singular most annoying thing about the Thor comics has to be the
pseudo-Shakespearian English spoken by Thor and most of his Asgardian
cohorts . . .
It is a sort of Elizabethan English crossed with the
King James Bible.
Here are some random samplings of dialogue:
“Go thou, Hermod – on the back of eight-hoofed Sleipnir
– and learn what must be done to spare the life of the fatally-wounded
“No man or immortal lays hands with impunity upon the
Reading this sort of stuff is a chore, so one can
imagine what a task writing it all must be like, which is why I always feel so
sorry for the Thor writers. The very first Thor comic strip
may have been simplistic, but when Lee stopped writing the title, the
storylines became quite convoluted and elaborate in the best Marvel
tradition as more and more figures from Norse mythology and even new fictional ones got
thrown into the mix such as Loki, the Lady Sif and the three loyal
sidekicks often called in for comic relief, namely Frigga, Hogun and
"It can be even more corny than the 1980 Flash Gordon movie!"
Add to the above the sort of colorful and garish
costume designs that looks cool when Jack Kirby draws them on paper, but
patently ridiculous when a costume designer actually has to bring those designs
to life in a movie, and you’ll understand our misgivings about a Thor live
action movie. It can be even more camp than the 1980
Flash Gordon movie – and we all knew how
well that went down! After all we’re talking about a muscle-bound surfer
dude with long girly blonde hair in a Viking outfit spouting a lot of
“verilys” and “forsooths” here! (Strangely enough, Thor’s human alter ego
speaks normal English.)
Marvel however seems intent on dumping all of these
elements that make Thor so unique / memorable / camp / corny (take your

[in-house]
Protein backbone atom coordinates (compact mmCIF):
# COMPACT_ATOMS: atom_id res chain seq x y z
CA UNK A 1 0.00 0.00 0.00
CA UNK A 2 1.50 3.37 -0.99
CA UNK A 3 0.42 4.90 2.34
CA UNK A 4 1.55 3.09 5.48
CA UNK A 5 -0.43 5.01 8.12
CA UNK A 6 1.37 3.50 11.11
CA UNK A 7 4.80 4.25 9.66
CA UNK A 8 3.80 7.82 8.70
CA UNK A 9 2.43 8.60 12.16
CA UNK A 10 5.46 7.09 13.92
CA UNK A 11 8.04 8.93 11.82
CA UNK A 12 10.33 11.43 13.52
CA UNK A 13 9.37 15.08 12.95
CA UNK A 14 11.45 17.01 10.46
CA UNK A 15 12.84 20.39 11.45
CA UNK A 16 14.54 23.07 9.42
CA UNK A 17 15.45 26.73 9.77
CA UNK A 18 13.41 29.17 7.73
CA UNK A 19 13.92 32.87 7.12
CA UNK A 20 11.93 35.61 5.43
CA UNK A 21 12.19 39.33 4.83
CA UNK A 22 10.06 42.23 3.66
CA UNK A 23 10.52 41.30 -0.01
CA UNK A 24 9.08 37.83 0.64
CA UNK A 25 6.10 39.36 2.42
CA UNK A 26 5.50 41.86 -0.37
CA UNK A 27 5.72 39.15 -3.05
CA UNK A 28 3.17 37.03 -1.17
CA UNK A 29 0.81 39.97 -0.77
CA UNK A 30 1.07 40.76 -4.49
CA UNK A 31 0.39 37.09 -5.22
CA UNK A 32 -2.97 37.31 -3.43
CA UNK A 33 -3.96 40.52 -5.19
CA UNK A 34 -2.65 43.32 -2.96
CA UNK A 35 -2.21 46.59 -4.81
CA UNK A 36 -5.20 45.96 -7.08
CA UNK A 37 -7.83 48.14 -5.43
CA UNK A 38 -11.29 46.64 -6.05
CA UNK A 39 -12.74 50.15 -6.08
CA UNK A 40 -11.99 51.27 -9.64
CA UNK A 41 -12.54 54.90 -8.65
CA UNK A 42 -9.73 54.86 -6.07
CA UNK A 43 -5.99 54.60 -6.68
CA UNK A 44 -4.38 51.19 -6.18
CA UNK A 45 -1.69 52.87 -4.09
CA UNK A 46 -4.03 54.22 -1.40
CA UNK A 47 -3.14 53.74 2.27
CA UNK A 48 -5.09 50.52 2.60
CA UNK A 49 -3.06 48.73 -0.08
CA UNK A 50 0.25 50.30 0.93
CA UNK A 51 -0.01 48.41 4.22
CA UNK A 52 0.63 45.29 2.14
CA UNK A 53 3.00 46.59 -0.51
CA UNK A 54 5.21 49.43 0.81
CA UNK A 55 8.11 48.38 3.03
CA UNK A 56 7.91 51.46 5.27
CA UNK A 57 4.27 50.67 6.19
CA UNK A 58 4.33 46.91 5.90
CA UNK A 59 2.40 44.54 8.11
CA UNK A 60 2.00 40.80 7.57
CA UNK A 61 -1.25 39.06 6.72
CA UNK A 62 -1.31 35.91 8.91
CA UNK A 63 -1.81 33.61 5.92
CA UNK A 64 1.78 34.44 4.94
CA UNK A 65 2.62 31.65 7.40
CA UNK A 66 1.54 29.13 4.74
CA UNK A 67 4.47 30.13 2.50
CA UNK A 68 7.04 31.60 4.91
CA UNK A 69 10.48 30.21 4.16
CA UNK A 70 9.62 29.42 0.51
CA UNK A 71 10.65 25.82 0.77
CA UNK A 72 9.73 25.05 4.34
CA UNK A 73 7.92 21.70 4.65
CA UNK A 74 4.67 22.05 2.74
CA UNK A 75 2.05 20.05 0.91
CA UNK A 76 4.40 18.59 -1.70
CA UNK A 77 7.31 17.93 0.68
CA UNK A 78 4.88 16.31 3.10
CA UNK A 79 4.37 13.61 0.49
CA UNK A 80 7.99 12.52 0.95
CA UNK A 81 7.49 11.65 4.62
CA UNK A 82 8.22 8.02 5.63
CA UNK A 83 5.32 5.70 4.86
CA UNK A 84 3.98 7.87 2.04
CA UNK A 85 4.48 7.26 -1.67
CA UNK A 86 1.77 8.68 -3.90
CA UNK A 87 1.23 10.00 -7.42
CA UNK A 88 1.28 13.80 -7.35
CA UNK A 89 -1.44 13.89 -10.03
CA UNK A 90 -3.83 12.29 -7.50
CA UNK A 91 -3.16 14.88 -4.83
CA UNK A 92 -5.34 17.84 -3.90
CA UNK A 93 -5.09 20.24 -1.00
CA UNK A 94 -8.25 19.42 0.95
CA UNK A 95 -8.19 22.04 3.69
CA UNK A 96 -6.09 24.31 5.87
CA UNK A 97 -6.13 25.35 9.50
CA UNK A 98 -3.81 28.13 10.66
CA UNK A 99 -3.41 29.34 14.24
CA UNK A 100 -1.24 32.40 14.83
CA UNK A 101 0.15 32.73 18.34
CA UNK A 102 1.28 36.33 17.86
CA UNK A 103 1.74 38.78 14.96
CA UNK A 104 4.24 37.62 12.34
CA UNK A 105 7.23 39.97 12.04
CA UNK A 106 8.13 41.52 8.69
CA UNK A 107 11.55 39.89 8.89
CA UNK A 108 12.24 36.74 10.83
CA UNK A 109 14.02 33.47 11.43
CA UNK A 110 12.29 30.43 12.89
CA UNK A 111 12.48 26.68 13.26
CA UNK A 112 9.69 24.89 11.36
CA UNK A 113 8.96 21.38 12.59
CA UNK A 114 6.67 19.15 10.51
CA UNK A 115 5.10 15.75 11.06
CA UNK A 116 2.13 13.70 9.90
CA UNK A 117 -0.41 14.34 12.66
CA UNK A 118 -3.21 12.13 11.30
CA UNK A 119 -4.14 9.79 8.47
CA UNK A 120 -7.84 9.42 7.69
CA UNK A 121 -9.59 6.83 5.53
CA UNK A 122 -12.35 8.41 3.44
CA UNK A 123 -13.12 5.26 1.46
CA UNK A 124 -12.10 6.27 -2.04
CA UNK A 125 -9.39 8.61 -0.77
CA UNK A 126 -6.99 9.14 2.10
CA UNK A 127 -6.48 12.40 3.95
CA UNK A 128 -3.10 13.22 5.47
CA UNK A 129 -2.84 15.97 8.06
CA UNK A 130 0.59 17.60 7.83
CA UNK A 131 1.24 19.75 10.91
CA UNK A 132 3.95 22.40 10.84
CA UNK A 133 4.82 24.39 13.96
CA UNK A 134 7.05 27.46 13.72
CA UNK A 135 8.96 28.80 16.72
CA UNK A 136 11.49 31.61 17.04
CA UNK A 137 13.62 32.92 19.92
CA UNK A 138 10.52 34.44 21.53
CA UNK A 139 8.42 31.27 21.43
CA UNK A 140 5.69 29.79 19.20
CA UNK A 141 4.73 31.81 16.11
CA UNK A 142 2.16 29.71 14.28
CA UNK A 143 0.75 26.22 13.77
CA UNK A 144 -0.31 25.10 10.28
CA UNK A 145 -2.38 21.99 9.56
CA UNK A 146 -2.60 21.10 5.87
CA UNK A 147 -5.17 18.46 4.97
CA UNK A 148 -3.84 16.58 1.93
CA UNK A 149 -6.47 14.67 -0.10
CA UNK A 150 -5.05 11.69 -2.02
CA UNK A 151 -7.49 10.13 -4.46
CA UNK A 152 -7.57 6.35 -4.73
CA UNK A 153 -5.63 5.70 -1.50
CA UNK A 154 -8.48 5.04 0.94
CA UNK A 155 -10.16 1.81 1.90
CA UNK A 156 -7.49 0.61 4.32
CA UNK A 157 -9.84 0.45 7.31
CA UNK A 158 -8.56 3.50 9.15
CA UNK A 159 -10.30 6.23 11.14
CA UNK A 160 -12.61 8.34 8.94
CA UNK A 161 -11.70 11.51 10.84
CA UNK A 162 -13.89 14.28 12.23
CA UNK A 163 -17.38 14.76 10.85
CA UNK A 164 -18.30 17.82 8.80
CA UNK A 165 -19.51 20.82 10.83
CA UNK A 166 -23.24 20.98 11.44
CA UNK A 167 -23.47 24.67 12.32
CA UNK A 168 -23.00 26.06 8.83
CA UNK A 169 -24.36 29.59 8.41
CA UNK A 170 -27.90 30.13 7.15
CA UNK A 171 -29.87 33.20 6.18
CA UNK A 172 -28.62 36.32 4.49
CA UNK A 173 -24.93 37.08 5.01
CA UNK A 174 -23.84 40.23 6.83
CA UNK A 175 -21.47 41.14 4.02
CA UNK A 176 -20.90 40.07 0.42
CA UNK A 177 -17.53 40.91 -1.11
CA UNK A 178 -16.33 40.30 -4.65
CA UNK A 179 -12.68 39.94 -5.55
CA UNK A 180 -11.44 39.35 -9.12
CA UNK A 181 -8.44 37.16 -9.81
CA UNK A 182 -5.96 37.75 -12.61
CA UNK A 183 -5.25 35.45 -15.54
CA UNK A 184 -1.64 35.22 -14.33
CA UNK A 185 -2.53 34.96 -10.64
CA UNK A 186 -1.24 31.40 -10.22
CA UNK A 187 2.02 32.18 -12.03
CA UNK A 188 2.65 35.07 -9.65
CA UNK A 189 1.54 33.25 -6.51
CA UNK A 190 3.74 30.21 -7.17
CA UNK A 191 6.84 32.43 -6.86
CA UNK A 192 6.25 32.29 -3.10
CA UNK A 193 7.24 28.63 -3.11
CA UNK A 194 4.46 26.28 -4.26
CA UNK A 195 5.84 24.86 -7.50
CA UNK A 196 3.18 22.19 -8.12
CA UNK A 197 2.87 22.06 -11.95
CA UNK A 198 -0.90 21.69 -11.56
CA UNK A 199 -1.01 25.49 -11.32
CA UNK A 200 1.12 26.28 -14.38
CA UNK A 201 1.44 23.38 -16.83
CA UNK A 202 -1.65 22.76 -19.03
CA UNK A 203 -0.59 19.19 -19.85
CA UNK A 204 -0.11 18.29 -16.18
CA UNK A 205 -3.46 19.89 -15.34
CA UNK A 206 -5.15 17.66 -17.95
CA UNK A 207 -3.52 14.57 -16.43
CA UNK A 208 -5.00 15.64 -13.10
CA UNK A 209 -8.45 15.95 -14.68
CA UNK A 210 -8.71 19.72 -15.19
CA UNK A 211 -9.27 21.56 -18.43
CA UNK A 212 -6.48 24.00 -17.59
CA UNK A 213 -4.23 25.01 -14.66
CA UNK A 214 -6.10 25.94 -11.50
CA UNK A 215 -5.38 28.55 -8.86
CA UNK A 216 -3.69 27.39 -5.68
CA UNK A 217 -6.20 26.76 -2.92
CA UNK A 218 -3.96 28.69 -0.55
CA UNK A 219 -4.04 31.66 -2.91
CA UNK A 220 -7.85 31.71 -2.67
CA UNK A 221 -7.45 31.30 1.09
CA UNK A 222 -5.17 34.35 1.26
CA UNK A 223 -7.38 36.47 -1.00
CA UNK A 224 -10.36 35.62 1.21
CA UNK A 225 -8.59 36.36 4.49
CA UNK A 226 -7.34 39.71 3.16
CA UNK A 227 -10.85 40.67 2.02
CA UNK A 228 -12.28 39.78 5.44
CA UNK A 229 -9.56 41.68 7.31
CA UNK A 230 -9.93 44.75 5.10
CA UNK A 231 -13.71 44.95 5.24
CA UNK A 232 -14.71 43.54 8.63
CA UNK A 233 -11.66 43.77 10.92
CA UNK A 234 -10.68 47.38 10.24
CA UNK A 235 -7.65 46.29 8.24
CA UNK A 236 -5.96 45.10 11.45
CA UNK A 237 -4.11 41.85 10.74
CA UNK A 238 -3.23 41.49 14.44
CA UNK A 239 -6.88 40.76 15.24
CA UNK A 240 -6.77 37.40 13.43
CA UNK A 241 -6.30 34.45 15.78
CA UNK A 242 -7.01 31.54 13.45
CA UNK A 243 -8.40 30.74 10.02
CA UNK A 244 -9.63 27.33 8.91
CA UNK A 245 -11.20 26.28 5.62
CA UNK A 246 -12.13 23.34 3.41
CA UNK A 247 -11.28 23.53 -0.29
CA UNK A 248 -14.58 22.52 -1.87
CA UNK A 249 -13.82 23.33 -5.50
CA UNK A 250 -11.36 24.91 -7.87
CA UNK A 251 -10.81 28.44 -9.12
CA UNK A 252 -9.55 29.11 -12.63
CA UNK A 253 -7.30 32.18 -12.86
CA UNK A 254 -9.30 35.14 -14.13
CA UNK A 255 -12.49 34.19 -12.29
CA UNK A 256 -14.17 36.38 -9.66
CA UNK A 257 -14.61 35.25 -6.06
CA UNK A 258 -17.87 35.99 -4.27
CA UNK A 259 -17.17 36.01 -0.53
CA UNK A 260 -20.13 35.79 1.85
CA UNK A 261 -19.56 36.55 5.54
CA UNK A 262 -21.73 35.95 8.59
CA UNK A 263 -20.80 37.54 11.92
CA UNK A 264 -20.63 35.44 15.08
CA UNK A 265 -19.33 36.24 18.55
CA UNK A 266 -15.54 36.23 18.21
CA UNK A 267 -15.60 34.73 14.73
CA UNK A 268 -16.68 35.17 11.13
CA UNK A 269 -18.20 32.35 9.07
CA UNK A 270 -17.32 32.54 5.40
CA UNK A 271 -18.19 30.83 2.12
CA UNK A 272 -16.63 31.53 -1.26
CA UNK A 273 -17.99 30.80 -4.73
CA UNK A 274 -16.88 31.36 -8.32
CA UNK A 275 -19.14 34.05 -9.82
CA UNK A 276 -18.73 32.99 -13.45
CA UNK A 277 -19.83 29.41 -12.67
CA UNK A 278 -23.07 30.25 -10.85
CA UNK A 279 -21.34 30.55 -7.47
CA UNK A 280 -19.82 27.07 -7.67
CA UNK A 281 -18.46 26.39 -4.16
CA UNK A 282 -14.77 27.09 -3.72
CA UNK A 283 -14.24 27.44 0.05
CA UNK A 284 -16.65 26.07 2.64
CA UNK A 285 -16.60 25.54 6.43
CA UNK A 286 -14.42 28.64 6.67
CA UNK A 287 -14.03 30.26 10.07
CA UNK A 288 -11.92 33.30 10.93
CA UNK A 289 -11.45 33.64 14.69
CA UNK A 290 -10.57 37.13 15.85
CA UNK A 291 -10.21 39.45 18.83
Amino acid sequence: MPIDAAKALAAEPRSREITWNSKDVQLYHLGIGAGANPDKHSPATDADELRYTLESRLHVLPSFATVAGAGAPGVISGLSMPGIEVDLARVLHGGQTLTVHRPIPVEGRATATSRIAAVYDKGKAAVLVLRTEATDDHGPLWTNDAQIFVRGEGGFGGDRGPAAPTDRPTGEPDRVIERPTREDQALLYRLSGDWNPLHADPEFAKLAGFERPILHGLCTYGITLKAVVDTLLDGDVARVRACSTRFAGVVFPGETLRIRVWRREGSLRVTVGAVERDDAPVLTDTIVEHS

pick) in the first place. According to Marvel’s Karl Feige: “The thing we’re most excited
about with Thor is having a canvas that we haven’t played on before in an
arena of fantasy, mythic realms and the Norse gods. That’s a wholly unique
aspect of the Marvel Universe that hasn’t even begun to be explored on
“What interests us most is the idea of Asgard (the home
of the Norse gods) and the relationship between the gods. Midgard, which
is Earth, will be in a portion of the film, but we’re not interested, in
this first movie, in the idea that Dr. Donald Blake bangs a stick and
becomes Thor in modern day . . .”
Mark Protosevich has confirmed this particular creative route: “There used
to be a segment in the Thor comics called Tales of Asgard - and it’s much
more akin to that. It really is set in that world. It does deal with
Earth. The primary focus we're taking on it is really all about the Norse
myths.” So it’ll be more Lord
of the Rings than Spider-man then?
But will it still be The Mighty Thor then?
Walking the line between pleasing long-time fans of the
comic and modern audiences averse to silly high camp might be the
trickiest bit for any Thor movie, one which one suspects not even
Thor’s trickster nemesis Loki might be able to pull off. . .
One can see that Marvel is getting desperate as all the
well-known comic heroes (Spider-man,
etc.) have already been made into movies. Whatever you might want to do
with the material at hand, we’re not entirely convinced that Thor
can be turned into a viable summer blockbuster. After all, there is just
something about dudes in steel helmets with wings on them that makes us
Heck, we think it will probably be easier to bring
Howard the Duck comics back to Cineplexes – in spite of that George
Lucas flop back in the ‘Eighties! After all, those original Steve Gerber comics were pretty cool
and they had no cod Shakespearian dialogue . . .
Note: Chris Hemsworth who played
Kirk's dad in the 2009 Star Trek
has been cast as Thor. Natalie Portman is also onboard as Jane Foster.
Release date is now 20 May 2011.